I found the 2010 Turkey incident very telling in terms of Webber's attitude. Vettel was told he could pass Webber and Webber was told to let Vettel through. The order was given on the basis that Webber was in fuel-saving mode and Vettel wasn't and if Vettel remained behind Webber in that situation he was vulnerable to the McLarens. Now whether there is agreement that that was actually the case, both teammates were told what was to happen by the team. Vettel then went to execute the overtake assuming Webber would let him through but Webber didn't. Of the two it was only Webber who could have avoided the accident in that situation without serious compromise by backing out a bit because Vettel was committed. Instead of doing that he preferred to fight and an accident ensued that cost the team in total serious points. At best it was bad communication by the team in not making it clear to either Vettel that his teammate wasn't going to put up a fight or in not making it clear to Webber that he was to actually let Vettel through; at worst it was Webber being bloody-minded and stubborn.

That is not the same accident that I saw.

Vettel thought the pass was complete, but it wasn't. He jinked right, preparing for the upcoming left-hand corner. It was a Grosjean-esque misreading of where his car was relative to Webber's.

Based on Vettel believing his teammate would not fight him he assumed Webber would have backed off and therefore moved to the right to prepare assuming Webber wouldn't be there. Same visuals but a different motivation for the manoeuvre from Vettel.

I could be wrong but I don't think there was any sort of order given to Mark to give the place up.

Anyway, what's your opinion of the McLaren battle that took place afterwards?

If I'm not mistaken they were both told to go into fuel save mode but Jenson had other ideas and went for the pass. The battle was clean and fair but Lewis was very unhappy at the situation.

Should Lewis have given the place up to Jenson because McLaren told him to go into fuel save mode? Or was he right to take back his lead and go on to win the grand prix?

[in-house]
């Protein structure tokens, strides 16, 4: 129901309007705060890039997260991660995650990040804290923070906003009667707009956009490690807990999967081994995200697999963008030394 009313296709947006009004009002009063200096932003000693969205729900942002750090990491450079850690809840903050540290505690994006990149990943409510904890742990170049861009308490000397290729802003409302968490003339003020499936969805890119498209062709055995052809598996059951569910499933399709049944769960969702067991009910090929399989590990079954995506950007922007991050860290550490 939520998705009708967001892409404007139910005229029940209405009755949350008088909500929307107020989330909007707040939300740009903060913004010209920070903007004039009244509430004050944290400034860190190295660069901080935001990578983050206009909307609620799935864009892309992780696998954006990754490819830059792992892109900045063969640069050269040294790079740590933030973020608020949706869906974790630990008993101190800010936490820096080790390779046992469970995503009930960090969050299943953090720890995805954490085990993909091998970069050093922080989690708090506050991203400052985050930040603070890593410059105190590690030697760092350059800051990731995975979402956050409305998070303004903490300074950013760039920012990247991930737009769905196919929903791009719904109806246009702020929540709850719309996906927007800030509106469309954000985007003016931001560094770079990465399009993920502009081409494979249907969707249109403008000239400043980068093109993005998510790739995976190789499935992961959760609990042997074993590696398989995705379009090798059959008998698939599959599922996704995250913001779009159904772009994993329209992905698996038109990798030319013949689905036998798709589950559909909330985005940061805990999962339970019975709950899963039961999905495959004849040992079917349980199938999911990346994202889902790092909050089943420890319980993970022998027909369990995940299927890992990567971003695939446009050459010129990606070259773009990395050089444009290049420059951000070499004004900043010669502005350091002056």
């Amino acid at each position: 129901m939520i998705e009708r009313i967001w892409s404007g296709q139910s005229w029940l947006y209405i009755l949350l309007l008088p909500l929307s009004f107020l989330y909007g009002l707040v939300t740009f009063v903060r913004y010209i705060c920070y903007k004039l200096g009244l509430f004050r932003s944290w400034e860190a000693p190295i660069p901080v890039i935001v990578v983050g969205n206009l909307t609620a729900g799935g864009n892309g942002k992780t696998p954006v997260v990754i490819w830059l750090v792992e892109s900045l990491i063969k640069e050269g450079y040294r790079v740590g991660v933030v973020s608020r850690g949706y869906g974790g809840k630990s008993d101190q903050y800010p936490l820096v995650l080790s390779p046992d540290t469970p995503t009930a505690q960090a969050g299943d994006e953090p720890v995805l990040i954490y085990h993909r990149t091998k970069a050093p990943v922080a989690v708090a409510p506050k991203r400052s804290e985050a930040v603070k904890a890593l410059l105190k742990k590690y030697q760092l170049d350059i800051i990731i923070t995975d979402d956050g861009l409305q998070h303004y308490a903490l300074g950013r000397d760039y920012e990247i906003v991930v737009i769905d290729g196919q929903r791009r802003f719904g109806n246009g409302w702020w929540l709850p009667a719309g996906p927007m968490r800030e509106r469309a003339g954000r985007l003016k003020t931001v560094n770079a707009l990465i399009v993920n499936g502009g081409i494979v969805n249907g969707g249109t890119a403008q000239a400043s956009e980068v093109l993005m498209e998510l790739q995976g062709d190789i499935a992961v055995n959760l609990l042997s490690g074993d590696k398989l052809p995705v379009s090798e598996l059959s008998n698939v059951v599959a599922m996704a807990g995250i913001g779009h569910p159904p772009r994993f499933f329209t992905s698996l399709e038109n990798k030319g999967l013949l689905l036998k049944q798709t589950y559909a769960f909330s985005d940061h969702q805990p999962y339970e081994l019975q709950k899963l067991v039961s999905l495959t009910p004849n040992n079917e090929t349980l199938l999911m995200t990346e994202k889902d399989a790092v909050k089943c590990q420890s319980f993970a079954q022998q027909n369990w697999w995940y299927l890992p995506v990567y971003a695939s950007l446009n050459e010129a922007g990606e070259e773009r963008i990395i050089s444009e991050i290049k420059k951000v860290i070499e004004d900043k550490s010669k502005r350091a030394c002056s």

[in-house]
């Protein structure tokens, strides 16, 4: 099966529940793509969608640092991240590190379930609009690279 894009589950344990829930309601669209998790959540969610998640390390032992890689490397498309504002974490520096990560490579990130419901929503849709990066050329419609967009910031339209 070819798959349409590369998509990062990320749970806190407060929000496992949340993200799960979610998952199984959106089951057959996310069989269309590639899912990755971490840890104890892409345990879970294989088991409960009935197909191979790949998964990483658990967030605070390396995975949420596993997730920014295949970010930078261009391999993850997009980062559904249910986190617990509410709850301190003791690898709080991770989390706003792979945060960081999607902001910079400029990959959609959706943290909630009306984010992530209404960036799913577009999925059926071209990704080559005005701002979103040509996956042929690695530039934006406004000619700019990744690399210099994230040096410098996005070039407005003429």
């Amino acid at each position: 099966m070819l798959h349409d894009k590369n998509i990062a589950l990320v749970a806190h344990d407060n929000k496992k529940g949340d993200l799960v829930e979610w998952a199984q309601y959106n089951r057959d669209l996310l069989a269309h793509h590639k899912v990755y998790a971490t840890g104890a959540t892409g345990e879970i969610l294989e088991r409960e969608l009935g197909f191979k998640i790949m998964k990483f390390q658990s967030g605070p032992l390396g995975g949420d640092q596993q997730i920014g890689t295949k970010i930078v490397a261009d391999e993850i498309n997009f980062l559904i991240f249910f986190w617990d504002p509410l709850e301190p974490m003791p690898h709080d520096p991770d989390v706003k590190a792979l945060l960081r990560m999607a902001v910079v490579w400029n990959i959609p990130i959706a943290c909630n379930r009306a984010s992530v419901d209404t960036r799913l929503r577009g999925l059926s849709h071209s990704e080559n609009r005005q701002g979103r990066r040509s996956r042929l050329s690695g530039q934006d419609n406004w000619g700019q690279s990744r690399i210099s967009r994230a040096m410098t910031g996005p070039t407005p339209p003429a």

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PostPosted: Mon Jan 07, 2013 2:58 pm 
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didn't Weber get a new Race Engineer the next race?

Seem to remember something about a message that was supposed to be given that never was and the RE took the blame.

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PostPosted: Mon Jan 07, 2013 3:11 pm 
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kai_ wrote:
The youtube video that was my source for this has long since been taken down by FOM. What it included was the radio message to Vettel that basically explained that Webber was in fuel saving mode and that he wouldn't fight Vettel making an overtake. I remember at the time the sequence of events supported this being the case. Initially Red Bull criticised Webber for causing the incident with Horner saying that he hadn't spoken to him about it and would do so. Subsequently Horner said that the message was badly communicated by Webber's engineer. I took that to mean (and I think it is indeed common sense to say) that Horner had had the discussion with Webber and Webber's position had been that he did not understand the message from his race engineer.

Remember at the time that team orders were illegal so Red Bull could not actually order Webber to let Vettel through and vice versa nor make any public comment that indicated they were ordering anything and that therefore any such messages were coded and they were cautious about what they said in public, regardless of the legitimacy of the situation. Red Bull have used the 'fight' terminology on a few occasions; it seems to be their version of Ferrari's 'faster'.

So at best it was bad communication; at worst Webber used the communication to claim he didn't understand the message. Now I personally believe the latter based on the subsequent comments he's made and the way he's managed future situations like that.